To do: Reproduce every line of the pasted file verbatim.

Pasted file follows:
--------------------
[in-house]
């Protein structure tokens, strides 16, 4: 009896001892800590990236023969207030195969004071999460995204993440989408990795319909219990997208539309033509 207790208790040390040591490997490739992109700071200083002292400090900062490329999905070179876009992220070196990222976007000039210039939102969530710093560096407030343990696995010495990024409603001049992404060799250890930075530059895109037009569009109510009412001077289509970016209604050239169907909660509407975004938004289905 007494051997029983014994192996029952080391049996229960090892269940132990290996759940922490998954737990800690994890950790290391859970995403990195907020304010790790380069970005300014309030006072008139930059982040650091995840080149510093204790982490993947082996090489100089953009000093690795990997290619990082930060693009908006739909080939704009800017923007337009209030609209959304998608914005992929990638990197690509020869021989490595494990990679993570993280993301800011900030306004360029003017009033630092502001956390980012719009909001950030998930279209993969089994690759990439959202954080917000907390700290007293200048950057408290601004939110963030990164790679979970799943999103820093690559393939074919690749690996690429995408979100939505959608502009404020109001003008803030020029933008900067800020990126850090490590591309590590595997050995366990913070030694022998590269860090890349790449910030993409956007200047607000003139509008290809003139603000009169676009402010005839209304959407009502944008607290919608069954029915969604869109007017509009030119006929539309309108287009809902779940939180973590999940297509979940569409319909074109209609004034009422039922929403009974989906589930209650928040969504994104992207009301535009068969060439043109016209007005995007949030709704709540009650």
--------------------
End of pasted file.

[in-house]
């Protein structure tokens, strides 16, 4: 009896001892800590990236023969207030195969004071999460995204993440989408990795319909219990997208539309033509 207790208790040390040591490997490739992109700071200083002292400090900062490329999905070179876009992220070196990222976007000039210039939102969530710093560096407030343990696995010495990024409603001049992404060799250890930075530059895109037009569009109510009412001077289509970016209604050239169907909660509407975004938004289905 007494051997029983014994192996029952080391049996229960090892269940132990290996759940922490998954737990800690994890950790290391859970995403990195907020304010790790380069970005300014309030006072008139930059982040650091995840080149510093204790982490993947082996090489100089953009000093690795990997290619990082930060693009908006739909080939704009800017923007337009209030609209959304998608914005992929990638990197690509020869021989490595494990990679993570993280993301800011900030306004360029003017009033630092502001956390980012719009909001950030998930279209993969089994690759990439959202954080917000907390700290007293200048950057408290601004939110963030990164790679979970799943999103820093690559393939074919690749690996690429995408979100939505959608502009404020109001003008803030020029933008900067800020990126850090490590591309590590595997050995366990913070030694022998590269860090890349790449910030993409956007200047607000003139509008290809003139603000009169676009402010005839209304959407009502944008607290919608069954029915969604869109007017509009030119006929539309309108287009809902779940939180973590999940297509979940569409319909074109209609004034009422039922929403009974989906589930209650928040969504994104992207009301535009068969060439043109016209007005995007949030709704709540009650």